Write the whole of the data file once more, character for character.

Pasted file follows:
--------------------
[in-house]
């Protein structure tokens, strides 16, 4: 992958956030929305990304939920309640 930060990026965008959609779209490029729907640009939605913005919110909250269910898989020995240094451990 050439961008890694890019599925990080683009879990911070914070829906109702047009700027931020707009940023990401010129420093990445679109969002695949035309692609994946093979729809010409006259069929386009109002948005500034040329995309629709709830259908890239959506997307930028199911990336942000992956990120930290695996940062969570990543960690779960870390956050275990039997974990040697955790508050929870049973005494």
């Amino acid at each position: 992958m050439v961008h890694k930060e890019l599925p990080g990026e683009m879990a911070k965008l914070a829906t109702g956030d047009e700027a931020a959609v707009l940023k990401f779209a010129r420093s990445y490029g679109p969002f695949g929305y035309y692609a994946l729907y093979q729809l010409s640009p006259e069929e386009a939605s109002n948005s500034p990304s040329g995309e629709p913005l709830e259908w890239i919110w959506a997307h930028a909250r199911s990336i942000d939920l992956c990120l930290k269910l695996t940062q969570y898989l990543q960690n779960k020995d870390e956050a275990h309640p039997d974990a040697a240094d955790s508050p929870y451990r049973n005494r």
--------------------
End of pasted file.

[in-house]
């Protein structure tokens, strides 16, 4: 992958956030929305990304939920309640 930060990026965008959609779209490029729907640009939605913005919110909250269910898989020995240094451990 050439961008890694890019599925990080683009879990911070914070829906109702047009700027931020707009940023990401010129420093990445679109969002695949035309692609994946093979729809010409006259069929386009109002948005500034040329995309629709709830259908890239959506997307930028199911990336942000992956990120930290695996940062969570990543960690779960870390956050275990039997974990040697955790508050929870049973005494």
């Amino acid at each position: 992958m050439v961008h890694k930060e890019l599925p990080g990026e683009m879990a911070k965008l914070a829906t109702g956030d047009e700027a931020a959609v707009l940023k990401f779209a010129r420093s990445y490029g679109p969002f695949g929305y035309y692609a994946l729907y093979q729809l010409s640009p006259e069929e386009a939605s109002n948005s500034p990304s040329g995309e629709p913005l709830e259908w890239i919110w959506a997307h930028a909250r199911s990336i942000d939920l992956c990120l930290k269910l695996t940062q969570y898989l990543q960690n779960k020995d870390e956050a275990h309640p039997d974990a040697a240094d955790s508050p929870y451990r049973n005494r």